UAW Strike Expanding: Ford To Lay Off Another 550 Workers After UAW’s ‘Surprise Move’ Hits Kentucky Truck Plant

UAW Strike Expanding: Ford To Lay Off Another 550 Workers After UAW’s ‘Surprise Move’ Hits Kentucky Truck Plant
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Starting Monday, Ford Motor Co. will lay off another 550 workers at several plants across the Midwest after United Auto Workers hit the automaker’s largest factory with ‘surprise strikes’ last week.

Detroit Free Press reports, “The latest round of layoffs tied to the 2023 UAW strike, bringing Ford’s total to approximately 2,480 strike-related layoffs.” 

UAW boss Shawn Fain made a surprise announcement on Thursday, indicating 8,700 UAW members walked off the job at the highly profitable SUV and truck plant in Louisville, Kentucky. He said expanding strikes were due to Ford’s refusal “to make further movement in bargaining.” 

According to Ford spokesman Dan Barbossa, the automaker’s “production system is highly interconnected, which means the UAW’s targeted strike strategy has knock-on effects for facilities that are not directly targeted for a work stoppage.

Barbossa explained, “In this case, the strike at the Kentucky Truck Plant and Chicago Assembly Plant has directly impacted operations at several other facilities.”

Ford provided the parts plants where the layoffs will occur tomorrow:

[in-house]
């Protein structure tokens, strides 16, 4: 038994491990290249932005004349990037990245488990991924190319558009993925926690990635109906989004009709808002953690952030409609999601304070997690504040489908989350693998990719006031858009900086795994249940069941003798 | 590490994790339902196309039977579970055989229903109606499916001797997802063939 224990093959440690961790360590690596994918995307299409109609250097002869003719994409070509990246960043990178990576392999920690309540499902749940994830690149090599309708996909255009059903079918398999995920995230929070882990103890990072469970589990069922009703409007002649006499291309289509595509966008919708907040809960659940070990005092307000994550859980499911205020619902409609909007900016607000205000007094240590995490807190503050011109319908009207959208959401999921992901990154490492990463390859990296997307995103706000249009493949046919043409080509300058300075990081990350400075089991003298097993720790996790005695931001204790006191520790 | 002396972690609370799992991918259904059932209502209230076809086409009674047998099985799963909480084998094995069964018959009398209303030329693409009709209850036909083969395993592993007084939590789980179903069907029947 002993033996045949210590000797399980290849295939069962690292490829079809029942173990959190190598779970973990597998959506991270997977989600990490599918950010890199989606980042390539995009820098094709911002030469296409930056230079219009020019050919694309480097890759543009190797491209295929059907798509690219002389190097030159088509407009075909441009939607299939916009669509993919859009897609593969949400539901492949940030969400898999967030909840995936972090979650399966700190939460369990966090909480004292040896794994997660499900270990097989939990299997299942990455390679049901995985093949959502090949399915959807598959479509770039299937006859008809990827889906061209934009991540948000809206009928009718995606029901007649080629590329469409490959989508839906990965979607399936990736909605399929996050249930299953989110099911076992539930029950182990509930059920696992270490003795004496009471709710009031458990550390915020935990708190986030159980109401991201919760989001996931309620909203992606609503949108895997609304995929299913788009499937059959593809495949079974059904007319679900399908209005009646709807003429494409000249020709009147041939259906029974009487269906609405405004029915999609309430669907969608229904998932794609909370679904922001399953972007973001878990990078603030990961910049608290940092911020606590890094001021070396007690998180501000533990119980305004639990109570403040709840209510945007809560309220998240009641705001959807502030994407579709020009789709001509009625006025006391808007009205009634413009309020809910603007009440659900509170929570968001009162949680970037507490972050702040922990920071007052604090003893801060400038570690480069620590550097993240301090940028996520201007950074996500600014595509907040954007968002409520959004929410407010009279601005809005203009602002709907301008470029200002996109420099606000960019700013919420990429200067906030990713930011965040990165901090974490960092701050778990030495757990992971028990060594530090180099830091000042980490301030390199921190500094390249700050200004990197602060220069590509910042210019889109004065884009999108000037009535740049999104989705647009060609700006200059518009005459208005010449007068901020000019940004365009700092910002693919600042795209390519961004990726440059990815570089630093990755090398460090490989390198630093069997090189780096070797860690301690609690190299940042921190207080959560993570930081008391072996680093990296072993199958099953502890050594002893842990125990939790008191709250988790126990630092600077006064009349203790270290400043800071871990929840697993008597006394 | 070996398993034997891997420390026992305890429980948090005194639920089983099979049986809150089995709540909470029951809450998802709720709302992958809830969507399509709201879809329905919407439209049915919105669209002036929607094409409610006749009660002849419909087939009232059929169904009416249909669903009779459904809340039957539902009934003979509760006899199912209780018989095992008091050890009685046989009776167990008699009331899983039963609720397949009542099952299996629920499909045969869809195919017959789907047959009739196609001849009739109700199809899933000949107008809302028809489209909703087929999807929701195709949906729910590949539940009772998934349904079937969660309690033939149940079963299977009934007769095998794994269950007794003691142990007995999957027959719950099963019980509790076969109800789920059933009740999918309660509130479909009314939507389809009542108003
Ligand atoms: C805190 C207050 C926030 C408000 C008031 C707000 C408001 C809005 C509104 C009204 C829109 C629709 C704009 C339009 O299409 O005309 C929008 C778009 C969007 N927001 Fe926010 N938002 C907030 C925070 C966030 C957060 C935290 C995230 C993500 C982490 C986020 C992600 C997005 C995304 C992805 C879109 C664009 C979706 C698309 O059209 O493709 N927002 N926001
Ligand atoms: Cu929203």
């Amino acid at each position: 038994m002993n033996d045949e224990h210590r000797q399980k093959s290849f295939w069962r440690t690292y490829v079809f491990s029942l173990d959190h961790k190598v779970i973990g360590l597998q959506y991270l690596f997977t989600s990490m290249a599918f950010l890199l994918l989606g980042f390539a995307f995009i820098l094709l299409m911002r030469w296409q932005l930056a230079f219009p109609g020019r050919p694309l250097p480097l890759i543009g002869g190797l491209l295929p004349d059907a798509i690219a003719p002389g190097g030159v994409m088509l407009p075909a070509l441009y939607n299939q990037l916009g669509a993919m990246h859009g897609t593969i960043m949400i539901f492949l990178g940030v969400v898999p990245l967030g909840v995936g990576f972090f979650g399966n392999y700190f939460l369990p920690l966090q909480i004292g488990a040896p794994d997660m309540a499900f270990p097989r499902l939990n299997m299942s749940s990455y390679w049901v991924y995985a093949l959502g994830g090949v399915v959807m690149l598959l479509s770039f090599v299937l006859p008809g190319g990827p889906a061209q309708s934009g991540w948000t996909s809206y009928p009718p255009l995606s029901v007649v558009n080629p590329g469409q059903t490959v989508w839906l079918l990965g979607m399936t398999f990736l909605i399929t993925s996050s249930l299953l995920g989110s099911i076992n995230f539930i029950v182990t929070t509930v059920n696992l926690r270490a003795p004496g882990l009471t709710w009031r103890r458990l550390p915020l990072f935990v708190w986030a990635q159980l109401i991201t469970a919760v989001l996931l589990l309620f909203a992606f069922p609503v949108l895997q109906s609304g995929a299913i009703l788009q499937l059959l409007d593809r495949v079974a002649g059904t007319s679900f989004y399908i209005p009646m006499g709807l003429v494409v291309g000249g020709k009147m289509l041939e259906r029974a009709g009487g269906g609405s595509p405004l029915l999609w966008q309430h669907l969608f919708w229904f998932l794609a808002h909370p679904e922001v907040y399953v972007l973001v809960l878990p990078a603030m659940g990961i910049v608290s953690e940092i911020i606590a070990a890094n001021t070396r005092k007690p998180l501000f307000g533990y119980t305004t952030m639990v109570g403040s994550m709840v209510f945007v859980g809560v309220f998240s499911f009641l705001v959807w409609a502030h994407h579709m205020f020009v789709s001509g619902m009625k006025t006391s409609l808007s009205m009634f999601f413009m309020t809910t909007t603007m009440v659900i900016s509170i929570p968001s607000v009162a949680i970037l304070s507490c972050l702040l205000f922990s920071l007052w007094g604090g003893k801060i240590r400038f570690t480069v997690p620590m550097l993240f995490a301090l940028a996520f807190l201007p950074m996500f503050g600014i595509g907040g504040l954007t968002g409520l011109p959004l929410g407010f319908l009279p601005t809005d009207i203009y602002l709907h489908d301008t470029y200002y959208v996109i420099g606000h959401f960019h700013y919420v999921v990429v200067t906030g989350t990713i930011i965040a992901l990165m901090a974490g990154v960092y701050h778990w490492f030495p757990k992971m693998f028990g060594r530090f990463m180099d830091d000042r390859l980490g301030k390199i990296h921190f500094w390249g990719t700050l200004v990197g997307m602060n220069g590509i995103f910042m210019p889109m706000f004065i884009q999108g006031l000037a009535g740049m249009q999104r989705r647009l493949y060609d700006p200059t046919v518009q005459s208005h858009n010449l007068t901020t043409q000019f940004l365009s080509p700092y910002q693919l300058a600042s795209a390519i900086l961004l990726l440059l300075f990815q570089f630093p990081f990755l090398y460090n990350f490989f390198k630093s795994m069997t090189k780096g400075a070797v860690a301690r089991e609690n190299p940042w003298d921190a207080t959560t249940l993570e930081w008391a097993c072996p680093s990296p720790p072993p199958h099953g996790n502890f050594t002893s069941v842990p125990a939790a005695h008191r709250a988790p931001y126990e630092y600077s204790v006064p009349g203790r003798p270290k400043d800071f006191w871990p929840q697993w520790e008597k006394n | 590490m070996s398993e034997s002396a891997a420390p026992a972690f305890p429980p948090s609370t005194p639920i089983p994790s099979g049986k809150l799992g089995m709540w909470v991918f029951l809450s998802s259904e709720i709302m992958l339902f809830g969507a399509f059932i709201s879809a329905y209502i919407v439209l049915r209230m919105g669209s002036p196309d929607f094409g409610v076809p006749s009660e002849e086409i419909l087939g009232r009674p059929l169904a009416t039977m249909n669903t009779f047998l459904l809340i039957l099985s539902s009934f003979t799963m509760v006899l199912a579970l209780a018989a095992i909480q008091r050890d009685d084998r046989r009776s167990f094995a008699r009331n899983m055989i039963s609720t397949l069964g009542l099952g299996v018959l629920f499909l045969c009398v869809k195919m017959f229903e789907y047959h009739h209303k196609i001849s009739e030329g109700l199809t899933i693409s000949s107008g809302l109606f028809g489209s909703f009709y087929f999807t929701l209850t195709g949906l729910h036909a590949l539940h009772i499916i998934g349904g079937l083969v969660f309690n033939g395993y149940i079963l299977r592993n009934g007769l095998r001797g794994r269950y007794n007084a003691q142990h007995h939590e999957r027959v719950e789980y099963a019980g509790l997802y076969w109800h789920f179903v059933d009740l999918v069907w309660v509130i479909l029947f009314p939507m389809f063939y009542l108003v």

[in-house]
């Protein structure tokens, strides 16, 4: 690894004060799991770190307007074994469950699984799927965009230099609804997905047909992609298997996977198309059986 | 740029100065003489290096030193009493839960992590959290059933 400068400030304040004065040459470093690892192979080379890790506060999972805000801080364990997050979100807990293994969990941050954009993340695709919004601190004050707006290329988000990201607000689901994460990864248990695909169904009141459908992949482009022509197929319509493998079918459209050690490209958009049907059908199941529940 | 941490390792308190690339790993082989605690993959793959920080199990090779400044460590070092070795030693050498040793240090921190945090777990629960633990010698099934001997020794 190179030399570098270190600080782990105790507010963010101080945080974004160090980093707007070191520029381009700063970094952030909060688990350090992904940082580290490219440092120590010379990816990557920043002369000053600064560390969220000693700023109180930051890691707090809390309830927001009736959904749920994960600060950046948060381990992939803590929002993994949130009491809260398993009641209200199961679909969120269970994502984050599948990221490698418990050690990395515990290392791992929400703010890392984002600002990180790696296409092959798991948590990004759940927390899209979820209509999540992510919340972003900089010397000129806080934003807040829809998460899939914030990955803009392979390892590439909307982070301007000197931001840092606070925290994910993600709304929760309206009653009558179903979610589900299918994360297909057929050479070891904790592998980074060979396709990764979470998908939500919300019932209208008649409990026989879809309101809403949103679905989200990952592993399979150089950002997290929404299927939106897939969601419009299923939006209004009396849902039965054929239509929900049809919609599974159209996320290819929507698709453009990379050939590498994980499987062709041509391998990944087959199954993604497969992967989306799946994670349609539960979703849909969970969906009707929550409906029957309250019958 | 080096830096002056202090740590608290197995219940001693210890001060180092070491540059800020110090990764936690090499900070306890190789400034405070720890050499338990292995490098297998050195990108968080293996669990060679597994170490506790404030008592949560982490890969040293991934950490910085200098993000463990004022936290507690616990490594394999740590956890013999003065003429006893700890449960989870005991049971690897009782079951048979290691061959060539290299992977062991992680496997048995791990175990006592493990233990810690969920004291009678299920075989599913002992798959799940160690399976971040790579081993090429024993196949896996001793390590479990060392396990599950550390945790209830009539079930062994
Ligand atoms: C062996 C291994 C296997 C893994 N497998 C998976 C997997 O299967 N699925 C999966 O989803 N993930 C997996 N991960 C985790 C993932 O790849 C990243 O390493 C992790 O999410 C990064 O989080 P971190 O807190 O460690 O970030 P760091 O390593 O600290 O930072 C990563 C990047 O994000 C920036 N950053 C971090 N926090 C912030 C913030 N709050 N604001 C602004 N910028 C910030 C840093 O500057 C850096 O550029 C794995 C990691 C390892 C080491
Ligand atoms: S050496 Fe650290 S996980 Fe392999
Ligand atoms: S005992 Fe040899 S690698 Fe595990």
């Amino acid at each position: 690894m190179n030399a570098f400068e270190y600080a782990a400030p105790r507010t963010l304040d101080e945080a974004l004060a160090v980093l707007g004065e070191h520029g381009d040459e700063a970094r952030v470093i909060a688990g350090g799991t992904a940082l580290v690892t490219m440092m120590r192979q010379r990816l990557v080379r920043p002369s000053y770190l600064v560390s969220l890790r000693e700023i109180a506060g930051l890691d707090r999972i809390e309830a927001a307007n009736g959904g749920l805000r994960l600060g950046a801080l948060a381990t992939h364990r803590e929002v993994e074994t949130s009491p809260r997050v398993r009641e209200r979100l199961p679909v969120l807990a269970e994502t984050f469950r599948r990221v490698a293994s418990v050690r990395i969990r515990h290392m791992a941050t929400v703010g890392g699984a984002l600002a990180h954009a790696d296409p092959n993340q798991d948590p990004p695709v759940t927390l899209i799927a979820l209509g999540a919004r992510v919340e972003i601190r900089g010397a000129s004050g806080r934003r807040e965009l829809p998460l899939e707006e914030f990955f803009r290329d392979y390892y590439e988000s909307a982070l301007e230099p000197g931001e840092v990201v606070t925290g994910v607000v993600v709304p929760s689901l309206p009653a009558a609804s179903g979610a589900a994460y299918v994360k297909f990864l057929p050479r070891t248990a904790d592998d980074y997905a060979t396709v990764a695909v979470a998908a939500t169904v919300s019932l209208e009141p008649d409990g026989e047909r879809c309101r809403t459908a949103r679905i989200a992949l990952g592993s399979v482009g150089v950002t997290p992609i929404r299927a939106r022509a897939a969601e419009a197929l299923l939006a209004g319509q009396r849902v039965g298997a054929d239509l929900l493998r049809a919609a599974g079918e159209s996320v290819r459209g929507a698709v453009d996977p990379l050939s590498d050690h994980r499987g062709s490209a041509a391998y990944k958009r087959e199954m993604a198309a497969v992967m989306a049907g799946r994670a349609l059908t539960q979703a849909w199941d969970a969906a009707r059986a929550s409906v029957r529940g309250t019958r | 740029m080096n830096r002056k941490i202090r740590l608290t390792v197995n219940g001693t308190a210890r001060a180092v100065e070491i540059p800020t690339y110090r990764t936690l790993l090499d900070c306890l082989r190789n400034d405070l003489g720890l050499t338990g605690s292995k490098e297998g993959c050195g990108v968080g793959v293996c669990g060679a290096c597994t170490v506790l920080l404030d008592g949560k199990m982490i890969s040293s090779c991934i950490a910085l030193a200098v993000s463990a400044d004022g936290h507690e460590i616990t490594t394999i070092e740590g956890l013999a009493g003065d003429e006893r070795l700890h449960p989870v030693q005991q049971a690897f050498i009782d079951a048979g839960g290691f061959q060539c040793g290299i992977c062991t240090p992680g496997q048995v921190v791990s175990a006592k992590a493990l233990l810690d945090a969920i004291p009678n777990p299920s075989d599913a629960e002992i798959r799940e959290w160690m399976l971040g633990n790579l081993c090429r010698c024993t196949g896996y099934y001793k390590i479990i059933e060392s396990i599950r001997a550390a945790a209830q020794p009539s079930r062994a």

• 306 employees at Sharonville Transmission Plant in Cincinnati, Ohio.
  • 100 employees at Dearborn Stamping Plant in Michigan.
  • 65 employees at Dearborn Diversified Manufacturing Plant in Michigan.
  • 45 employees at Rawsonville Components Plant in Ypsilanti.
  • 29 employees at Sterling Axle Plant in Sterling Heights.
  • 12 employees at Chicago Stamping Plant in Chicago Heights, Illinois.

Barbossa added: “These are not lockouts … these layoffs are a consequence of the strike, because these six facilities must reduce the production of parts that would normally be shipped to Kentucky Truck Plant and / or Chicago Assembly Plant.”

We have noted how UAW strikes are turning to “permanent strikes” for thousands of workers across Detroit’s Big Three automakers

Last month, Ford’s chief supply chain officer, Liz Door, estimated that prolonged strikes could be disastrous for the supplier ecosystem, estimating “between 325,000 to 500,000 people that could be laid off.”

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